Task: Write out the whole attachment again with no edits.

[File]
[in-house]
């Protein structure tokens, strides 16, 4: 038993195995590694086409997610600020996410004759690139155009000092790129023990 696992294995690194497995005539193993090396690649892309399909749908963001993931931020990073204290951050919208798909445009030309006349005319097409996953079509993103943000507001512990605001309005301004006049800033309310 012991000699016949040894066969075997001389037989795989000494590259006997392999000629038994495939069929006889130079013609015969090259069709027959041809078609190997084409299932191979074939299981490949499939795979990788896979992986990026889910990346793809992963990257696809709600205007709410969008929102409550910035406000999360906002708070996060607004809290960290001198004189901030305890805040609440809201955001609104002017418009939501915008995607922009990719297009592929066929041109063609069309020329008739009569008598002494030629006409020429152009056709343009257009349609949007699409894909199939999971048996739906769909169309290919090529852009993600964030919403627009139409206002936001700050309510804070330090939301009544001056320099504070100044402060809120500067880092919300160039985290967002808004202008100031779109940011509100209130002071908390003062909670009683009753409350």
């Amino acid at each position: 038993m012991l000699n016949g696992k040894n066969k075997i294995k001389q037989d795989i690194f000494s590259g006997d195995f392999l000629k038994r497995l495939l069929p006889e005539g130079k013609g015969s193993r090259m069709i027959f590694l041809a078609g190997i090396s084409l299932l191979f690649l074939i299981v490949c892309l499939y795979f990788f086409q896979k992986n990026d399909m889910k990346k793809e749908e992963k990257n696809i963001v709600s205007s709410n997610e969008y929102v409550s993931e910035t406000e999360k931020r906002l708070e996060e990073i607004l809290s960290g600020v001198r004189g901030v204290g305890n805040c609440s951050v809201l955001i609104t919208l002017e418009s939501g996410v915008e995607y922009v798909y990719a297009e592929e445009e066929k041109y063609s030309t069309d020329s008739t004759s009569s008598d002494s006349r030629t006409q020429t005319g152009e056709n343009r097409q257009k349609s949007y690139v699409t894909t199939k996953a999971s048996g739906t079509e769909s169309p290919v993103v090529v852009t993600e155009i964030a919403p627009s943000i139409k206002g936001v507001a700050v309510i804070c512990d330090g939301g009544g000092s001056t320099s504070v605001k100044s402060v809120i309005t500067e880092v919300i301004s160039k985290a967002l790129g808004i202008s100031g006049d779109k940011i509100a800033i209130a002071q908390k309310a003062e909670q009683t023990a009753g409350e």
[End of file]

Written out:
[in-house]
């Protein structure tokens, strides 16, 4: 038993195995590694086409997610600020996410004759690139155009000092790129023990 696992294995690194497995005539193993090396690649892309399909749908963001993931931020990073204290951050919208798909445009030309006349005319097409996953079509993103943000507001512990605001309005301004006049800033309310 012991000699016949040894066969075997001389037989795989000494590259006997392999000629038994495939069929006889130079013609015969090259069709027959041809078609190997084409299932191979074939299981490949499939795979990788896979992986990026889910990346793809992963990257696809709600205007709410969008929102409550910035406000999360906002708070996060607004809290960290001198004189901030305890805040609440809201955001609104002017418009939501915008995607922009990719297009592929066929041109063609069309020329008739009569008598002494030629006409020429152009056709343009257009349609949007699409894909199939999971048996739906769909169309290919090529852009993600964030919403627009139409206002936001700050309510804070330090939301009544001056320099504070100044402060809120500067880092919300160039985290967002808004202008100031779109940011509100209130002071908390003062909670009683009753409350």
């Amino acid at each position: 038993m012991l000699n016949g696992k040894n066969k075997i294995k001389q037989d795989i690194f000494s590259g006997d195995f392999l000629k038994r497995l495939l069929p006889e005539g130079k013609g015969s193993r090259m069709i027959f590694l041809a078609g190997i090396s084409l299932l191979f690649l074939i299981v490949c892309l499939y795979f990788f086409q896979k992986n990026d399909m889910k990346k793809e749908e992963k990257n696809i963001v709600s205007s709410n997610e969008y929102v409550s993931e910035t406000e999360k931020r906002l708070e996060e990073i607004l809290s960290g600020v001198r004189g901030v204290g305890n805040c609440s951050v809201l955001i609104t919208l002017e418009s939501g996410v915008e995607y922009v798909y990719a297009e592929e445009e066929k041109y063609s030309t069309d020329s008739t004759s009569s008598d002494s006349r030629t006409q020429t005319g152009e056709n343009r097409q257009k349609s949007y690139v699409t894909t199939k996953a999971s048996g739906t079509e769909s169309p290919v993103v090529v852009t993600e155009i964030a919403p627009s943000i139409k206002g936001v507001a700050v309510i804070c512990d330090g939301g009544g000092s001056t320099s504070v605001k100044s402060v809120i309005t500067e880092v919300i301004s160039k985290a967002l790129g808004i202008s100031g006049d779109k940011i509100a800033i209130a002071q908390k309310a003062e909670q009683t023990a009753g409350e």